Rome had big plans for the 2020 Olympic Games, but the proposal that was tag-lined “a time for history” – is now history.
The details of Rome’s bid have been revealed on the Internet and, according to the document, were to lead to “a new and renewed Rome”.
The entire bid application file -over 160 stunning pages of detailed plans and visuals complete with new branding – had been prepared and readied for delivery to the International Olympic Committee (IOC) in hopes that last-ditch efforts to sell the dream to Italy’s Prime Minister would succeed.
It didn’t. Despite suggestions that winning the bid could jump-start the economy, Italy’s financial crisis was deemed to take priority and austerity measures didn’t include an Olympics.
“Strong and committed support for the bid at all [government] levels” is a highlighted promise in the application, and a requirement in order for bids to be accepted. But while Rome enjoyed enthusiastic backing from the Mayor – and support from the region and province – the federal government did not come through and the bid was dropped just hours before the application file deadline.
Italy’s Olympic Committee (CONI) promised that the bid would be a “catalyst for change” for the country – inspiring youth even if the bid was lost.
“We believe in the concept ‘winning through bidding’”, the application explains.
CONI budgeted USD$53 million for the bid campaign scheduled to run until September 2013 and the application reports that 77% of Romans and 74% across Italy were in support of the bid.
The Games would have been scheduled from July 24 to August 9 with five venue clusters including many iconic locations including two that were used in the 1960 Rome Olympics. The main broadcast centre and press centre were planned to be housed in a new venue financed by Italian broadcaster RAI that would become their headquarters post-Games.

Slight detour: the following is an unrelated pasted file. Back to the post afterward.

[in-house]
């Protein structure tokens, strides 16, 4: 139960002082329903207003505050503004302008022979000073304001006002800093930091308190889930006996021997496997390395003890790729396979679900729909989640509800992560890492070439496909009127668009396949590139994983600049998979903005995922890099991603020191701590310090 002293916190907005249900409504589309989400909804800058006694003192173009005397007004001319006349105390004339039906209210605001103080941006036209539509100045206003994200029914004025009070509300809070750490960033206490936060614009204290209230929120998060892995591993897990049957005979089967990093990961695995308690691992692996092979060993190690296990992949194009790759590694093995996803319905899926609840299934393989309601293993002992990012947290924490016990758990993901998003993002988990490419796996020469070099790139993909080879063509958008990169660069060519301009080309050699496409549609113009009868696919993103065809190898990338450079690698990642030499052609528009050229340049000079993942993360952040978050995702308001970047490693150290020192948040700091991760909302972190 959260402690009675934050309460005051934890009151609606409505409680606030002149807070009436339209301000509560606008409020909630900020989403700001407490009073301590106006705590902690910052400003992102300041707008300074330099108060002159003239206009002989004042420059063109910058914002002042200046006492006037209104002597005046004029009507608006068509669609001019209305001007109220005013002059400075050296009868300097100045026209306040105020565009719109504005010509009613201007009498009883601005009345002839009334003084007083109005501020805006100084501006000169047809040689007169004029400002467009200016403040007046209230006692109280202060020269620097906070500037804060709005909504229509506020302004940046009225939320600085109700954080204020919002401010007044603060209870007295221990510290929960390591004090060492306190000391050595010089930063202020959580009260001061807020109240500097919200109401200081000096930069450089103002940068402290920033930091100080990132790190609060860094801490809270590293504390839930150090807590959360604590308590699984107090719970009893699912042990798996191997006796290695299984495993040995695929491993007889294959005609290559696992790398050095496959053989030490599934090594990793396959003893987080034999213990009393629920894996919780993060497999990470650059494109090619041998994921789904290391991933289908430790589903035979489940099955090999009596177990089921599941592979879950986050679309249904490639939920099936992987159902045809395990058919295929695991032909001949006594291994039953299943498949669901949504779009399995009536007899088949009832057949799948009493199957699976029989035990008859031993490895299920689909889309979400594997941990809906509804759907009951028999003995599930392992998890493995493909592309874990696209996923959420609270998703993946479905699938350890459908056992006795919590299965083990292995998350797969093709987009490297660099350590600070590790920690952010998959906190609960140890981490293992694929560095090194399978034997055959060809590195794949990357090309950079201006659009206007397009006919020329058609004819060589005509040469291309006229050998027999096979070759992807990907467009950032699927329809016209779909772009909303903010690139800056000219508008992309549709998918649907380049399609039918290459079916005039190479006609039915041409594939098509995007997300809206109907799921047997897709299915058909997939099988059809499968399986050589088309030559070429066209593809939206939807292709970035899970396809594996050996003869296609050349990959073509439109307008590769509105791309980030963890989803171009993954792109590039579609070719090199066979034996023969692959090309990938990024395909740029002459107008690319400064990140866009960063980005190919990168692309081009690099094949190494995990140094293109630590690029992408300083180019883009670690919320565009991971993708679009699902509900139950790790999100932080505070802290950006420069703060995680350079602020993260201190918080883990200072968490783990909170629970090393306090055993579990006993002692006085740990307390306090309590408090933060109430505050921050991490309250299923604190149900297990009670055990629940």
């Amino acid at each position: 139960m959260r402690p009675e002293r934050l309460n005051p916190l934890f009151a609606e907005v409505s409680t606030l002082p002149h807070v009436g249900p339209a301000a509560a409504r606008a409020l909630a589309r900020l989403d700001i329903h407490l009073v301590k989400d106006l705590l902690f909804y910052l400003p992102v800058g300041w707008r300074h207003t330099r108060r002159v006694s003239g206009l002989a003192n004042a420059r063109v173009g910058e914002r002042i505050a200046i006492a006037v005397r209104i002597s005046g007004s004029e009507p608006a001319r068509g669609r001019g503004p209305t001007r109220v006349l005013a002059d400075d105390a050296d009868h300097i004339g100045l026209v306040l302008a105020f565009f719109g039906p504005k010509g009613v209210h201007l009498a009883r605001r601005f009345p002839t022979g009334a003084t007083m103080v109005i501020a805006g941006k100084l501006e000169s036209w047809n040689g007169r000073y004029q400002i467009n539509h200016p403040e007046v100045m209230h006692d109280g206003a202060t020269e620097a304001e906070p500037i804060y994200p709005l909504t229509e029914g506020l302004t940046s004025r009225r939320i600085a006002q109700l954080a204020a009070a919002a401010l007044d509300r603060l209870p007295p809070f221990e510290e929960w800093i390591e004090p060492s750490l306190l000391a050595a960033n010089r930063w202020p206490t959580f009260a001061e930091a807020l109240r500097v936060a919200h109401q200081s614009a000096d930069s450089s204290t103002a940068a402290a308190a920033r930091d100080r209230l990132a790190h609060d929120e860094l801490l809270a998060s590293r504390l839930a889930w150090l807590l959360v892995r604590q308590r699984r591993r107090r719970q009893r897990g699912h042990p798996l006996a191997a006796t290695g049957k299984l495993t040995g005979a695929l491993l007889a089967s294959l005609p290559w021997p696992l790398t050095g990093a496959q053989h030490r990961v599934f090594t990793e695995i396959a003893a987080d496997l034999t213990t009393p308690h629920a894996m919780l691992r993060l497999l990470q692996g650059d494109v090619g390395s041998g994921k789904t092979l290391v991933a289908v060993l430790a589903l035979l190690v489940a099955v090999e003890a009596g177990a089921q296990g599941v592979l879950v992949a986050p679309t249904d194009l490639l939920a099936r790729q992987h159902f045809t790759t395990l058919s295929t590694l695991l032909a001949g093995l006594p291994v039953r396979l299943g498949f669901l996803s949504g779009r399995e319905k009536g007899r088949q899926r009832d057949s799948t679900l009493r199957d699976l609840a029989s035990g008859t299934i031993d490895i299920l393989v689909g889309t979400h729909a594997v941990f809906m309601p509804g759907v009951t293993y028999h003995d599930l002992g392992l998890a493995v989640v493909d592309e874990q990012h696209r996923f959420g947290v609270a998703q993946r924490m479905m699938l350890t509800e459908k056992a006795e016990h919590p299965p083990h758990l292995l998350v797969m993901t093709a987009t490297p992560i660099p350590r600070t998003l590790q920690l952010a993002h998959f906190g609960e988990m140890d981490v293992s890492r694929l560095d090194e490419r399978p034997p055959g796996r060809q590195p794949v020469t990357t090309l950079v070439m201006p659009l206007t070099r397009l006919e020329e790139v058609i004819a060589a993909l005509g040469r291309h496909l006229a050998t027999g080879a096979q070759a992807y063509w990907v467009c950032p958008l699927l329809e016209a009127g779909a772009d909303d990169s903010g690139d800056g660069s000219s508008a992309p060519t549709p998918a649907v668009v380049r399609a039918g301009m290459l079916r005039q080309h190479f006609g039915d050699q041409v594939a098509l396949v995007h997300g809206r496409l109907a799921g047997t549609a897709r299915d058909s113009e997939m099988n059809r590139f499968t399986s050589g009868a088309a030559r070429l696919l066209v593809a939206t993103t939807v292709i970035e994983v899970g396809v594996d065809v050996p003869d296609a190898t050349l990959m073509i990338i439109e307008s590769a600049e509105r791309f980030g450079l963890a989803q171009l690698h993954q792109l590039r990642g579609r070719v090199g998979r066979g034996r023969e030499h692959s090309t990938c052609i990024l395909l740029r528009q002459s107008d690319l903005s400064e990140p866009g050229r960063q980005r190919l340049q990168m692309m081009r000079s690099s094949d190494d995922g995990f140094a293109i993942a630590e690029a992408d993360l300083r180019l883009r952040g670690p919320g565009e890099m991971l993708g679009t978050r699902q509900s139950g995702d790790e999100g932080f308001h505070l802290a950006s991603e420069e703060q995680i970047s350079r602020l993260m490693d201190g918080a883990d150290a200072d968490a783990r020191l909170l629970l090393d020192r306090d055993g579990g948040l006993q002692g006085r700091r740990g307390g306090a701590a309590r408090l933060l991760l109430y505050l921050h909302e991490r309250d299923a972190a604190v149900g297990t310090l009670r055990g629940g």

The bid was expected to enjoy revenues of USD$2.117 billion dollars.
This application is probably the best-developed Olympic proposal never to have made it into the IOC’s hands. After a comprehensive domestic campaign where Rome defeated Venice to become Italy’s choice for 2020 – Rome was the first city to commit their bid to the IOC and had the most time to prepare among the six international cities that were nominated.
The production quality of the application file is by far the best compared to the city’s former rivals, and the overall plan would have been highly competitive had it been developed throughout the campaign.
The logo, a simple gold-coloured “swirl” representing a modernized depiction of the Roman Colosseum matched nicely with the theme of history and the city’s renewal.
With renowned bid consultant Terence Burns and his firm Helios Partners at the helm who are fresh from a successful engagement that won the Olympic Winter Games for PyeongChang South Korea, Rome had all the pieces required to win the bid.
Well, that’s all the pieces except for one, Italian Prime Minister Mario Monti’s signature.